External Aircraft Lights
Most builders will install either position, recognition, landing/taxi lights and or an anti collision strobe light on their airplane at some point during construction.
Some do not, and if you are flying day VFR only, I would recommend to install at least a red tail strobe or wingtip white strobe as a bare minimum as can be required in some countries.
To see and be seen is the credo, especially in circumstances where visibility is reduced and in high traffic situations around airports and in training areas, where instructors are busy with students.
Several manufacturers are selling LED position and landing lights (including LED strobes too), these are very reliable with a long service life, probably longer than the aircraft. Current draw is much less resulting in thinner cables and there is more weight savings too because the high voltage unit is no longer necessary.
One drawback might be that prices are still relatively high, but that should improve as eventually production numbers will go up. On this page we highlight the different types of lights used on general aviation aircraft.
Lights on the outside
External lights must comply to certain aviation rules and regulations regarding the emitted light. It describes the color, position and angle of visibility from where the light must be seen around the aircraft.
Position, strobe and red beacons
The lights are not restricted to the standard red, green and white position lights, sometimes called navigation lights, only.
White (or red) strobe lights are usually installed on the wing tips and the familiar red beacon on the tail can sometimes be seen on the back or belly of the fuselage. The red beacon is switched on just before the engine is started, to indicate a 'live engine(s)'. The wingtip white (or red) strobes are usually switched on just before entering the active runway and when ready for departure.
Military aircraft are sometimes equipped with a low intensity infrared beacon or strobe for detection during night flying with infrared goggles.
Recognition, Taxi and Landing lights
Some aircraft are equipped with either recognition lights (usually somewhere on the wing leading edge) or landing and taxi lights. The difference between landing and taxi installation is the beam width. Taxi lights have a wider light beam to illuminate the runway / taxiway while moving on the ground during darkness. Landing lights must be capable to illuminate the runway from a greater distance and so they have a narrower, more concentrated longer range beam.
Aeroled sells their Aerosun LED landing/taxi/recognition lights. Compared to normal glow bulbs these LEDs are solid state low current devices. For example, the Aerosun 800 uses 1,5 amps at 13,8 volts and it emits as much light as a normal 55 watt bulb. But at 3 amps lower current. This means you can save weight on wiring and current load on the alternator and battery. They also sell a PAR 36 compliant LED landing light, SUNspot, as a drop in replacement. It emits 2800 lumens equal to two 100 watts halogen bulbs, but their life expectancy is much greater.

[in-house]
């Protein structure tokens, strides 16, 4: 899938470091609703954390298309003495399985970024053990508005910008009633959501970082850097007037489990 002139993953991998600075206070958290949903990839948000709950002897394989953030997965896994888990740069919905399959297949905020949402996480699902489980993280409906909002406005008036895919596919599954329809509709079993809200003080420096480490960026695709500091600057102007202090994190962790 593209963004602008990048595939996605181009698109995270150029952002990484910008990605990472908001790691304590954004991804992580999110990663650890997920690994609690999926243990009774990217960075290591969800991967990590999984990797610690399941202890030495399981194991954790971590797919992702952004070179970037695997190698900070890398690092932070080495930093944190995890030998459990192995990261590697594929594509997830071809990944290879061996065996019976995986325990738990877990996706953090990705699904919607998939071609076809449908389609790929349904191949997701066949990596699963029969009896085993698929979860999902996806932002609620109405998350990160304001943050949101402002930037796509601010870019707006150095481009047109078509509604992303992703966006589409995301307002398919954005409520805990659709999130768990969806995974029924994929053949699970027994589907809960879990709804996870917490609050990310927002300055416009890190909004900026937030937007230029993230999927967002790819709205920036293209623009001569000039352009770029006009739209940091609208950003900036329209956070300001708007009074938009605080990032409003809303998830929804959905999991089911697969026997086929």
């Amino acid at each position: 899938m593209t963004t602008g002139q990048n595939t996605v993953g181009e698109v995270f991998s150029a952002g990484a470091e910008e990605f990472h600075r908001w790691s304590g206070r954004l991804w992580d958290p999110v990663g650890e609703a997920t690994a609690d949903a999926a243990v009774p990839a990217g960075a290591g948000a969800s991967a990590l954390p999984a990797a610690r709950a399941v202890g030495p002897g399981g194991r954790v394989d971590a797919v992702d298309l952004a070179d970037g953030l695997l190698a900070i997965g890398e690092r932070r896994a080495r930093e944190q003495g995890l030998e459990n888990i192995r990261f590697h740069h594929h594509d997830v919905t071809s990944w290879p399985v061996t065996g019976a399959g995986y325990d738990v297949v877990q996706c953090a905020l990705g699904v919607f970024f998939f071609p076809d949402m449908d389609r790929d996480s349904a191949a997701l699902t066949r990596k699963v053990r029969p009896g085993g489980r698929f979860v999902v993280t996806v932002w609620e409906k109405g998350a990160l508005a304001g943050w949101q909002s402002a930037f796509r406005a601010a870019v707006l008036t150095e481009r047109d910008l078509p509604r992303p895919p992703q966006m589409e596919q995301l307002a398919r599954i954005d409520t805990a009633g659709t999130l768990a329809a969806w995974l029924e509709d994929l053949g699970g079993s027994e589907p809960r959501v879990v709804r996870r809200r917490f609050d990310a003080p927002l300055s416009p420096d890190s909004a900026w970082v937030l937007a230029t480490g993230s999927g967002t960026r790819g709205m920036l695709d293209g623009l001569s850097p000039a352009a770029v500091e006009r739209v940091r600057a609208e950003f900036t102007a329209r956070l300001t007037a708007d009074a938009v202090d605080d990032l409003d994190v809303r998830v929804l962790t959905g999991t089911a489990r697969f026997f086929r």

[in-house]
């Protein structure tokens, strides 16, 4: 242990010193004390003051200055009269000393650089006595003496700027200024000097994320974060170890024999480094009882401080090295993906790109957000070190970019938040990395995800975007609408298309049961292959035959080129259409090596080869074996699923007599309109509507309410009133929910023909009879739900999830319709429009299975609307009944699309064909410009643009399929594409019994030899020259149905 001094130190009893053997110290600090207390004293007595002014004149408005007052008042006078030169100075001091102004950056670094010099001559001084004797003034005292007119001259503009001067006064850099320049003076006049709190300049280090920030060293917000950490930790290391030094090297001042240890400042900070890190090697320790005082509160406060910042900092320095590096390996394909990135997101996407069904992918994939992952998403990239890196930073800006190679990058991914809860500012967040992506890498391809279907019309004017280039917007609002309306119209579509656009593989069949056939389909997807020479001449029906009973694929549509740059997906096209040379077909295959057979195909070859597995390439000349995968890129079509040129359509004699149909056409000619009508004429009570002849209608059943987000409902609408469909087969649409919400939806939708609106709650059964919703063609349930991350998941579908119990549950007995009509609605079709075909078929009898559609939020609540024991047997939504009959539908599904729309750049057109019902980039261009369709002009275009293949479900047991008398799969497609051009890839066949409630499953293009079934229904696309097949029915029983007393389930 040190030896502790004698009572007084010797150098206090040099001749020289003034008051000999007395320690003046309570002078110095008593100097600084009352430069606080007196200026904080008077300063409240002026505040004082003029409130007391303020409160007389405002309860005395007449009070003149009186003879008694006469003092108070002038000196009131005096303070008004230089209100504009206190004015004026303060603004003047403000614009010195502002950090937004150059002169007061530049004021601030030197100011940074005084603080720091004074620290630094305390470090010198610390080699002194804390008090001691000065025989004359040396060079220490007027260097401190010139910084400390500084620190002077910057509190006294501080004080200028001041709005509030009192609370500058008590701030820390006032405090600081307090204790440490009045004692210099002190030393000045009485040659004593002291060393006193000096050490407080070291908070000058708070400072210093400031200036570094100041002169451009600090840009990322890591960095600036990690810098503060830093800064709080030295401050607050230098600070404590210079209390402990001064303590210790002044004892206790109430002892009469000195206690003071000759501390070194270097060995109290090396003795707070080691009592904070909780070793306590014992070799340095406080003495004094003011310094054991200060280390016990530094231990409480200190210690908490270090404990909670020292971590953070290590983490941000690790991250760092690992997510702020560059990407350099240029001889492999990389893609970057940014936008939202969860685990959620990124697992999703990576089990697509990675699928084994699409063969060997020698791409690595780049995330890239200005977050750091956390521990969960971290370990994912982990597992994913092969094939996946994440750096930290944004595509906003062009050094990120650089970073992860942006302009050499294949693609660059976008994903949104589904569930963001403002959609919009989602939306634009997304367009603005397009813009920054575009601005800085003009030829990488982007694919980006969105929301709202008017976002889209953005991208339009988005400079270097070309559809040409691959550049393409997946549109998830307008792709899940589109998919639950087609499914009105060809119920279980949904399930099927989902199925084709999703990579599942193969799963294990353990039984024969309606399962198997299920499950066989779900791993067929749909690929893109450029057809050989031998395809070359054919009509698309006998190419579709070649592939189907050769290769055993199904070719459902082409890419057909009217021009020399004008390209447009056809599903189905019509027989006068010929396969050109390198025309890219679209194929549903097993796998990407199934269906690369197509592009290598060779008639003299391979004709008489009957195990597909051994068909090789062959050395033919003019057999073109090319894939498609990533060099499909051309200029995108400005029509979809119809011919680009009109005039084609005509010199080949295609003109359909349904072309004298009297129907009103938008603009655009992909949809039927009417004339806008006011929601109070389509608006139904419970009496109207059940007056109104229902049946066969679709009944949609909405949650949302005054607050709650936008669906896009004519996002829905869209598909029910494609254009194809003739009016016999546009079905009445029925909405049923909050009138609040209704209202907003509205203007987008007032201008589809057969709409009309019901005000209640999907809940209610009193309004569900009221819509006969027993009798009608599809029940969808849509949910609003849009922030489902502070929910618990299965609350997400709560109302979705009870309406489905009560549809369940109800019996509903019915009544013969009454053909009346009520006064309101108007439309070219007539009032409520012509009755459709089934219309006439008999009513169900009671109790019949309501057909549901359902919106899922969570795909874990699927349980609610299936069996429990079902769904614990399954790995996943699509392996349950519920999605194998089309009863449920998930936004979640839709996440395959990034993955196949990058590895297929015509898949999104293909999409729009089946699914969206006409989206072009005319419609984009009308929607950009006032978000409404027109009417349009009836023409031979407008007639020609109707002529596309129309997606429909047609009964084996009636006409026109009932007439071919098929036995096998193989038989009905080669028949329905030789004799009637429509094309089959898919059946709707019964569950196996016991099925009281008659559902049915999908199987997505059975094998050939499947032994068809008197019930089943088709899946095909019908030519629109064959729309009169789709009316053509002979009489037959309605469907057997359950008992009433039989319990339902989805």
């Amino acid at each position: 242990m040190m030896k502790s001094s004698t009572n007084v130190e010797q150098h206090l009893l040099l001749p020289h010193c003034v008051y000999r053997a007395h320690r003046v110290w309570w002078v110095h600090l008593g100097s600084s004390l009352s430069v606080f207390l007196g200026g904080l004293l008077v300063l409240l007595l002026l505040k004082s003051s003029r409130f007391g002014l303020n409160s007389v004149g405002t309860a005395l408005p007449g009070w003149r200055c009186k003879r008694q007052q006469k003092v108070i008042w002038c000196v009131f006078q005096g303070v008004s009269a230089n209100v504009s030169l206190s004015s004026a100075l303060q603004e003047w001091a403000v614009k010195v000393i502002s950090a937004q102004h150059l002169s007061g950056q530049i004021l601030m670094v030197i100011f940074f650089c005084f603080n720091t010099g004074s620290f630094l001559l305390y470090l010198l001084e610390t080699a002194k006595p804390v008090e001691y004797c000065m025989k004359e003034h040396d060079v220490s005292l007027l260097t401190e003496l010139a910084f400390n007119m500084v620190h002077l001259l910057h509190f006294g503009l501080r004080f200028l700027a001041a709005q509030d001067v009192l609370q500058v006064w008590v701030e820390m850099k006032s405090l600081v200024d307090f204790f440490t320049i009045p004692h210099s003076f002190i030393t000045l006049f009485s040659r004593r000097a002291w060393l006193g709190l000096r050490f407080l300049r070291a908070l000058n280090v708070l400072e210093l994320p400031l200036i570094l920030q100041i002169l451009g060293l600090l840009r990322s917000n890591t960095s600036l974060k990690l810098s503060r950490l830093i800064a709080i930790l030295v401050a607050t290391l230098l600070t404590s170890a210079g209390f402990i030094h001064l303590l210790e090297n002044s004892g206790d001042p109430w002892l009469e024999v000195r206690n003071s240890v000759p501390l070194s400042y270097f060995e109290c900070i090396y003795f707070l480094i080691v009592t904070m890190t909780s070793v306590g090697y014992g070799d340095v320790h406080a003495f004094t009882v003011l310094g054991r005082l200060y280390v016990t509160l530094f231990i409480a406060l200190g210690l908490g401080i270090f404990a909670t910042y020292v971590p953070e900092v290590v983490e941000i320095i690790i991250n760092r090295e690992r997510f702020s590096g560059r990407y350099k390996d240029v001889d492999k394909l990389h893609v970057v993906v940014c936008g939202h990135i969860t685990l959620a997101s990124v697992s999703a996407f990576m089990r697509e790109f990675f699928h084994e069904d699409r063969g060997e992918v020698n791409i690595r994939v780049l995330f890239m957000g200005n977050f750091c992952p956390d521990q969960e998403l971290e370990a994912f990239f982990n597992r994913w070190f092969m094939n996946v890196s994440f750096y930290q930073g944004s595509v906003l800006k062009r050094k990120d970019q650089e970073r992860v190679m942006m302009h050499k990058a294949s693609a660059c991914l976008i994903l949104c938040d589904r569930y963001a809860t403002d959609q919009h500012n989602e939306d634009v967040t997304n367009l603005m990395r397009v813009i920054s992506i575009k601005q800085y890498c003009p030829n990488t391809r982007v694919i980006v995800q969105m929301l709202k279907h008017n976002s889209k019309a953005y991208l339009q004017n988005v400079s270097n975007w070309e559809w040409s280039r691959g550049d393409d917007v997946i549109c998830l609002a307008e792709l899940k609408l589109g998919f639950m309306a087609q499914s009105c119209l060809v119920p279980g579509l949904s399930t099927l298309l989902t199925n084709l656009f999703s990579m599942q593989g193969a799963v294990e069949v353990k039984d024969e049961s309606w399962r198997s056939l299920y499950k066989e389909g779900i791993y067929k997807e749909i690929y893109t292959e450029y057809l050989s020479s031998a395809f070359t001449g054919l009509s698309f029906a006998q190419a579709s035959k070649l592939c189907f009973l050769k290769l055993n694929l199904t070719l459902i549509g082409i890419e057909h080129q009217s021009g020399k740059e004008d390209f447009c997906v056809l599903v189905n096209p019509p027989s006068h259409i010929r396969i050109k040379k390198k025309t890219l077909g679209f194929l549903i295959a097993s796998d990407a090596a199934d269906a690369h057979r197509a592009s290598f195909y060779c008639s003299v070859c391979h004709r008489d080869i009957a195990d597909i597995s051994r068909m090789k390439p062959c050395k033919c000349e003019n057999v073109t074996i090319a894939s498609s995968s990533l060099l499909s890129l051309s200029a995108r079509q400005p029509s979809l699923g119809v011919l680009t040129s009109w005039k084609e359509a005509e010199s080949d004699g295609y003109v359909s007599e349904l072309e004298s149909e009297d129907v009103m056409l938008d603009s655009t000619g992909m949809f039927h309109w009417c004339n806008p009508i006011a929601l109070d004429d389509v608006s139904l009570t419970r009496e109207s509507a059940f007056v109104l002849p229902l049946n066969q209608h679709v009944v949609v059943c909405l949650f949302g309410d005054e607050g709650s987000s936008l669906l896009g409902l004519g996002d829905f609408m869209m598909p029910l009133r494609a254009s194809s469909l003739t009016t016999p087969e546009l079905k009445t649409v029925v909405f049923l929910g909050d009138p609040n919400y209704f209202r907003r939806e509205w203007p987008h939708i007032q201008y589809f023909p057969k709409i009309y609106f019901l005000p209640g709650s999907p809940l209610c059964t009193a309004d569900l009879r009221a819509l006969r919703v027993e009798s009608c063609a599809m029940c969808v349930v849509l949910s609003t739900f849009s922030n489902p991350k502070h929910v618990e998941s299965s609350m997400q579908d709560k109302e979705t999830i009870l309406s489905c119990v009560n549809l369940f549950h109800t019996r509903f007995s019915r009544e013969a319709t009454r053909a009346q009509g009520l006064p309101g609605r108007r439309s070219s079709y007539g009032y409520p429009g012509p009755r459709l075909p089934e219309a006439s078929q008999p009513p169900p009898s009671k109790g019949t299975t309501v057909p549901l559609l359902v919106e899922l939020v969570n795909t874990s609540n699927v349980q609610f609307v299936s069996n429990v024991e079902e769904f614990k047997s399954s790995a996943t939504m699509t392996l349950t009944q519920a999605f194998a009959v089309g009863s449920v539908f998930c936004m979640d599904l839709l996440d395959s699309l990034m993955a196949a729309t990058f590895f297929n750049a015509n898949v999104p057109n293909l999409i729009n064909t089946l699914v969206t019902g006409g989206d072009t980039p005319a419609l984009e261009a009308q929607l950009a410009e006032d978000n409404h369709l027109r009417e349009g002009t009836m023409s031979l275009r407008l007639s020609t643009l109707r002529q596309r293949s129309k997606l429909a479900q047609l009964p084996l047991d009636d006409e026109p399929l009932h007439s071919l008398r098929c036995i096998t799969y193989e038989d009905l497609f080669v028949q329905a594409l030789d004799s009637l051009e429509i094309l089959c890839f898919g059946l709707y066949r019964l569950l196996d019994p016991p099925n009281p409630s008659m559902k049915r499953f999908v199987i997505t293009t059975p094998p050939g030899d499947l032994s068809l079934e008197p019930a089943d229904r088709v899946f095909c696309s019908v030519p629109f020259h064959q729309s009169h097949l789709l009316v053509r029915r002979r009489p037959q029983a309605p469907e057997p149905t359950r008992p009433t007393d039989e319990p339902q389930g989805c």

Most of these LEDs have a microcontroller on board which makes it easy to add extra functionality, for example: strobe or wigwag. This system will switch the left and right lights alternately on and off. It will make your aircraft much more visible when flying near airports and/or during landing or takeoff.
Company Name Illumination
Not very common in light airplanes but these airlines use these to light up the vertical fin and show off the company logo. Very effective in showing in which direction the aircraft is flying. And it does create a sort of Xmas tree in the sky.
Sometimes installed under the wing of Cessna's and other high wing aircraft for illumination of the area in front of the cabin door. Very helpful when getting out of the aircraft during dark nights or in poorly illuminated parking areas on airports.
Light Emitting Diodes (LEDs) are nowadays popular in most, if not all aircraft too. Their light output (lumens) is at least equal but usually much better in terms of brightness and color options than classic quartz or HID light solutions.
These lights have a very long service life (sometimes even longer than the aircraft they are used on), weight is low, there is no filament to break, reliability is high, they are shock and vibration proof, have a rugged design, low power requirements and their small size make them ideal for these lighting solutions. Internal and external light applications being one of them.
LEDs can now be used for all lights on the aircraft, even for strobe lights which saves the high voltage unit and wires. The only drawback could be their high price, but that should be no factor when more manufacturers are going to produce them in larger numbers.